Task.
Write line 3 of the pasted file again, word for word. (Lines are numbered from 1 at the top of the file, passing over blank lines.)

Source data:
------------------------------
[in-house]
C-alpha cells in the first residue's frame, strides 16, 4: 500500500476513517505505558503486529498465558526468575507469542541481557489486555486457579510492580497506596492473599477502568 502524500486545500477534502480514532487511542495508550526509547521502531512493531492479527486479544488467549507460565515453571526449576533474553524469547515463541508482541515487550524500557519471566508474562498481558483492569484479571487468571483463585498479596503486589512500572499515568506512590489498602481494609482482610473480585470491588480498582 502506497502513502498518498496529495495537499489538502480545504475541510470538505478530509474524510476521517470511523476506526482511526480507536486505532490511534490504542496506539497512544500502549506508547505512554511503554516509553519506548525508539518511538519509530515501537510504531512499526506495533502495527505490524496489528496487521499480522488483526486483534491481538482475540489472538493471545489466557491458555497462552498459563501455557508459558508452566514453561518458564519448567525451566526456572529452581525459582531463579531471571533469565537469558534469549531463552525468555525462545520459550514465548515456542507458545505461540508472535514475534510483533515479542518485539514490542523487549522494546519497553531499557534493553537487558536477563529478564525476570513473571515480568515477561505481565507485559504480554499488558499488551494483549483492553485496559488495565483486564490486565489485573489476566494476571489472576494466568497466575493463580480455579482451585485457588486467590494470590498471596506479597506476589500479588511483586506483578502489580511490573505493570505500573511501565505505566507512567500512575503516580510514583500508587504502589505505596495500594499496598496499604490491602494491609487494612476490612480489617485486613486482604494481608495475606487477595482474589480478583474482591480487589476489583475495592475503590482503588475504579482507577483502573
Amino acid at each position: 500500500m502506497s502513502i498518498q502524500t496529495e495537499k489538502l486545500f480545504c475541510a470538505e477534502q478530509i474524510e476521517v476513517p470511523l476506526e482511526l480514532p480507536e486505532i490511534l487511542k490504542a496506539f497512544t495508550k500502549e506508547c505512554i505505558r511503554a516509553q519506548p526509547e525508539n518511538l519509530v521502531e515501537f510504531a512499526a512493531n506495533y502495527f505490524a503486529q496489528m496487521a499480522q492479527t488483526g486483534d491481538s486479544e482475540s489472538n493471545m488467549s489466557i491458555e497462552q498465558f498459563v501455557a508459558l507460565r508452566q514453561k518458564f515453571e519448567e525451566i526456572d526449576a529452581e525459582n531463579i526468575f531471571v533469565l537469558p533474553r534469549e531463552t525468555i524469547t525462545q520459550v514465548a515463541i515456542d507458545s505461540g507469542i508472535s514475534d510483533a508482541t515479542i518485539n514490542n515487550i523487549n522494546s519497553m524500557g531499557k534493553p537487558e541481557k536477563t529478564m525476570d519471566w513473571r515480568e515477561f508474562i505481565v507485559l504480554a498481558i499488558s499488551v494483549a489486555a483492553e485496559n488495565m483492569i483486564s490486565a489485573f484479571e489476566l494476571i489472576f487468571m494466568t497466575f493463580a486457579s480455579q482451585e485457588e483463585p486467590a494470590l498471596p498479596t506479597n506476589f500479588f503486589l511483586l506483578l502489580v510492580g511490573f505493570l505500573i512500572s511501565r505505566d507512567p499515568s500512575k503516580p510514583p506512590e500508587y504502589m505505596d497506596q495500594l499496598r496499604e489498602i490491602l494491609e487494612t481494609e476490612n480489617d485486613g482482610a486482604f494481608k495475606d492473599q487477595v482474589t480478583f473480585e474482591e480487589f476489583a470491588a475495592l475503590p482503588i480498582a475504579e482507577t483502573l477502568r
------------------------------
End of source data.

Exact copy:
Amino acid at each position: 500500500m502506497s502513502i498518498q502524500t496529495e495537499k489538502l486545500f480545504c475541510a470538505e477534502q478530509i474524510e476521517v476513517p470511523l476506526e482511526l480514532p480507536e486505532i490511534l487511542k490504542a496506539f497512544t495508550k500502549e506508547c505512554i505505558r511503554a516509553q519506548p526509547e525508539n518511538l519509530v521502531e515501537f510504531a512499526a512493531n506495533y502495527f505490524a503486529q496489528m496487521a499480522q492479527t488483526g486483534d491481538s486479544e482475540s489472538n493471545m488467549s489466557i491458555e497462552q498465558f498459563v501455557a508459558l507460565r508452566q514453561k518458564f515453571e519448567e525451566i526456572d526449576a529452581e525459582n531463579i526468575f531471571v533469565l537469558p533474553r534469549e531463552t525468555i524469547t525462545q520459550v514465548a515463541i515456542d507458545s505461540g507469542i508472535s514475534d510483533a508482541t515479542i518485539n514490542n515487550i523487549n522494546s519497553m524500557g531499557k534493553p537487558e541481557k536477563t529478564m525476570d519471566w513473571r515480568e515477561f508474562i505481565v507485559l504480554a498481558i499488558s499488551v494483549a489486555a483492553e485496559n488495565m483492569i483486564s490486565a489485573f484479571e489476566l494476571i489472576f487468571m494466568t497466575f493463580a486457579s480455579q482451585e485457588e483463585p486467590a494470590l498471596p498479596t506479597n506476589f500479588f503486589l511483586l506483578l502489580v510492580g511490573f505493570l505500573i512500572s511501565r505505566d507512567p499515568s500512575k503516580p510514583p506512590e500508587y504502589m505505596d497506596q495500594l499496598r496499604e489498602i490491602l494491609e487494612t481494609e476490612n480489617d485486613g482482610a486482604f494481608k495475606d492473599q487477595v482474589t480478583f473480585e474482591e480487589f476489583a470491588a475495592l475503590p482503588i480498582a475504579e482507577t483502573l477502568r